- Meanwhile, finely chop together the parsley leaves, lemon zest and up to 1/2 cup celery leaves. Transfer to a small bowl, grate the garlic clove into the bowl, season with salt and stir to combine.
- Using tongs, remove the chicken from the pot and transfer to a medium bowl. Using two forks, shred the chicken into pieces, then stir it back into the soup. Remove from heat, stir in the butter (if using), and season to taste with salt. Stir in the lemon juice a little at a time until the soup is bright but still tastes like chicken. (You may not use the full 1/2 cup juice.)
- Divide the soup among bowls and top with the parsley-lemon mixture. (The soup, minus the lemon juice and parsley mixture, can be refrigerated for up to 3 days; the rice will absorb liquid as it sits, so add more chicken broth when reheating. Add the lemon juice and fresh herb garnish just before serving.)
Chicken and Celery Salad With Wasabi-Tahini Dressing
Recipe by NYTimes Cooking
Yield: 4-6 servings
Time: 1 hour
2 small boneless, skinless chicken breasts (about 1 pound total)
¼ cup fresh lime juice, plus more lime wedges, for serving (3 to 4 limes)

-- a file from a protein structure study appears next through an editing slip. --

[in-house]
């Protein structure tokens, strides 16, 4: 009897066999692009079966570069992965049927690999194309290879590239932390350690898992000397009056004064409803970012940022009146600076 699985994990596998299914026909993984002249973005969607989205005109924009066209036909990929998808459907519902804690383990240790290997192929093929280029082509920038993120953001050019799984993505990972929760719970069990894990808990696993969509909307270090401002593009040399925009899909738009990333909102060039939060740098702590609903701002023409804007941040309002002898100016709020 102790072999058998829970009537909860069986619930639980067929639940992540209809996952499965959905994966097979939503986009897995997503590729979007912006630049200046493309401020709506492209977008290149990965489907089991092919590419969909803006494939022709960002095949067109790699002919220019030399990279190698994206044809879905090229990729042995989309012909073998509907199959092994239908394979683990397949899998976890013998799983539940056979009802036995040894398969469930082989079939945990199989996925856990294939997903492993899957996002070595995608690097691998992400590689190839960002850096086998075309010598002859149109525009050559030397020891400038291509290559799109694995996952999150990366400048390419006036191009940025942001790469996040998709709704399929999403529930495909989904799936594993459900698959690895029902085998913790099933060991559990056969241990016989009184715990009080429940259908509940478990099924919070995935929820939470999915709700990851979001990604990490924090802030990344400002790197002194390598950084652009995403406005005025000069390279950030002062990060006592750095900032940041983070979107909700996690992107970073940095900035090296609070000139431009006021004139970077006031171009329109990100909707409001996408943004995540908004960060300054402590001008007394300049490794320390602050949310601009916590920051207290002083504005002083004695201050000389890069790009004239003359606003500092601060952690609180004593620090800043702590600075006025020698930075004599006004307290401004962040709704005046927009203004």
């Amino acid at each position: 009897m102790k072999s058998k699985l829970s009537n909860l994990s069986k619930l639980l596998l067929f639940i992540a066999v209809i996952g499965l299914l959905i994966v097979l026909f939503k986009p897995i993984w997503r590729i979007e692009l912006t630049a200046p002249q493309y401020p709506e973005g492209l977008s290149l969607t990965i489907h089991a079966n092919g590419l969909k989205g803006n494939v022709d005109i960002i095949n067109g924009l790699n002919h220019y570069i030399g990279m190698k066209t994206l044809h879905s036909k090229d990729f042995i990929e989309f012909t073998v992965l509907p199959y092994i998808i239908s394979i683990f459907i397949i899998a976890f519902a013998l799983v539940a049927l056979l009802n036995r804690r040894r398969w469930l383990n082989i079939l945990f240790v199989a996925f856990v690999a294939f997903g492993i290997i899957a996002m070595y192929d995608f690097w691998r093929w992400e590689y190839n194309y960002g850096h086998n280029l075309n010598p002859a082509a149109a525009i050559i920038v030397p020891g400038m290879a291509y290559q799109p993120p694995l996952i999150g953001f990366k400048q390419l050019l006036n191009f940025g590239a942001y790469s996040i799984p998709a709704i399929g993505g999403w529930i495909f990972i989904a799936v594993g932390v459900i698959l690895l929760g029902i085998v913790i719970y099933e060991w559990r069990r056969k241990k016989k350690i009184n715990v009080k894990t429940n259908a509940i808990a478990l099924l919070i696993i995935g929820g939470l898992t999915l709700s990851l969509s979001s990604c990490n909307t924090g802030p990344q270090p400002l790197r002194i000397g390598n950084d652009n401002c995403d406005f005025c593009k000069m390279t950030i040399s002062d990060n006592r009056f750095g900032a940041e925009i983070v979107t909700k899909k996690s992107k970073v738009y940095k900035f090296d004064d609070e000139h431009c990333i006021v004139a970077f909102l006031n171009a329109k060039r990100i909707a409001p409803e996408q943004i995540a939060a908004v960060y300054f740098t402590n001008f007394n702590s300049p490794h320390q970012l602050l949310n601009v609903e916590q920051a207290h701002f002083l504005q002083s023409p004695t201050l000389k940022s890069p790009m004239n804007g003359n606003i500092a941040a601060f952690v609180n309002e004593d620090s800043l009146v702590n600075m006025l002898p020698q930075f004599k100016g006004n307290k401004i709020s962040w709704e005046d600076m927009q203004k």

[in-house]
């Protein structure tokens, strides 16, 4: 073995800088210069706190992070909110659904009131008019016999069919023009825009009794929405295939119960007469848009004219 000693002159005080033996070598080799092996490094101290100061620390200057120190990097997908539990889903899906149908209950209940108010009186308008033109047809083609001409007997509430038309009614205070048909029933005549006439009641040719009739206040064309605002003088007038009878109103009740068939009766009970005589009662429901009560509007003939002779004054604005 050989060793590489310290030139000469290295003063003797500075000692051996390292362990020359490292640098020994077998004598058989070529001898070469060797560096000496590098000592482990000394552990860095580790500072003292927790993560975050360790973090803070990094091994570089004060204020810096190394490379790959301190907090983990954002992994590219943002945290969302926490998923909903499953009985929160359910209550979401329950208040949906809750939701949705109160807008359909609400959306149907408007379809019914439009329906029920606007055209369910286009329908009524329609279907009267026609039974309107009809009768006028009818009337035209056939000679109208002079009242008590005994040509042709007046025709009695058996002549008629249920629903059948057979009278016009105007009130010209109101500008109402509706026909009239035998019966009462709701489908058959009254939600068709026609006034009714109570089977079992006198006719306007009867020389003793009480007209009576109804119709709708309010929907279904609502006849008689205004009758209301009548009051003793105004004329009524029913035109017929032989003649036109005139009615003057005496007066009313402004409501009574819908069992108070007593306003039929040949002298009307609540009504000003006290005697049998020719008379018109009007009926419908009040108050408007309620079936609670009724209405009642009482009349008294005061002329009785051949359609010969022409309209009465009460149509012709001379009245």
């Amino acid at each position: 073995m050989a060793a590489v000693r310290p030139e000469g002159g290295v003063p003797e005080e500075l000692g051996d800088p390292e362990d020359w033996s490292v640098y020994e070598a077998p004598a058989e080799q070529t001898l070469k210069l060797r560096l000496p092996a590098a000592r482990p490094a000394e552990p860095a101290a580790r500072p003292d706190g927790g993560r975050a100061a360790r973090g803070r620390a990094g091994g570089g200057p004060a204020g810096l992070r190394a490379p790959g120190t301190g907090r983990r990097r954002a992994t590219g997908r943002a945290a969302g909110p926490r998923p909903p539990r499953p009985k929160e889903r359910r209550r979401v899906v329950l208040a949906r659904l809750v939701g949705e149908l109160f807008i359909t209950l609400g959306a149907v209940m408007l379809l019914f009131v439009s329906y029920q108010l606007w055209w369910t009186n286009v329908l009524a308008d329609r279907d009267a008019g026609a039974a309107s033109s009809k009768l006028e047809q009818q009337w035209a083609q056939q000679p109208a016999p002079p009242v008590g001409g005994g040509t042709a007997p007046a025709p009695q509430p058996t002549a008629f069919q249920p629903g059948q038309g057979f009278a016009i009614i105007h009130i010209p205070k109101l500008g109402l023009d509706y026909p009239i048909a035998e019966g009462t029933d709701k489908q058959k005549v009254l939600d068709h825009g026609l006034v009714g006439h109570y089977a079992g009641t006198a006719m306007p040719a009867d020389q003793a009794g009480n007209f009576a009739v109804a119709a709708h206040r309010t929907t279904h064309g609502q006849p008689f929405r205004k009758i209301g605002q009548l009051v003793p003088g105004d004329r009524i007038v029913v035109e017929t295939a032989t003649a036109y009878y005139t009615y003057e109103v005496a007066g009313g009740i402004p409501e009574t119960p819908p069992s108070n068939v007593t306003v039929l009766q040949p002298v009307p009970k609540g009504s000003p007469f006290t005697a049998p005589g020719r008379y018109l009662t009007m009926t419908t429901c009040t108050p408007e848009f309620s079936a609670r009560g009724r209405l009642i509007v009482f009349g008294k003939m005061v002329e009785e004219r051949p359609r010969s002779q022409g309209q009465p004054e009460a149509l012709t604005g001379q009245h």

¼ cup tahini
1 to 2 tablespoons wasabi paste
2 garlic cloves, grated
½ teaspoon granulated sugar
8 to 10 celery ribs, plus 1/2 cup celery leaves
Sesame seeds, for serving
- In a medium pot, cover chicken breasts with about 2 inches of water, and season with 2 tablespoons kosher salt. Bring to a boil over high heat, then simmer on low until the chicken is cooked through, about 20 minutes. Once the chicken is cooked, remove it from the pot and let cool.
- While the chicken cools, make the dressing: In a medium bowl, whisk together lime juice, tahini, wasabi paste, garlic, sugar and 1/4 cup water until smooth. Season to taste with salt.
- Cut celery into 2-inch segments, then cut segments lengthwise into matchsticks and place in a large bowl.
- Using two forks or hands, shred the chicken into bite-size pieces and transfer to the bowl with the celery.
- Pour dressing over the chicken and celery and toss to coat. Top with celery leaves and sesame seeds, and serve with lime wedges.
And finally: radicchio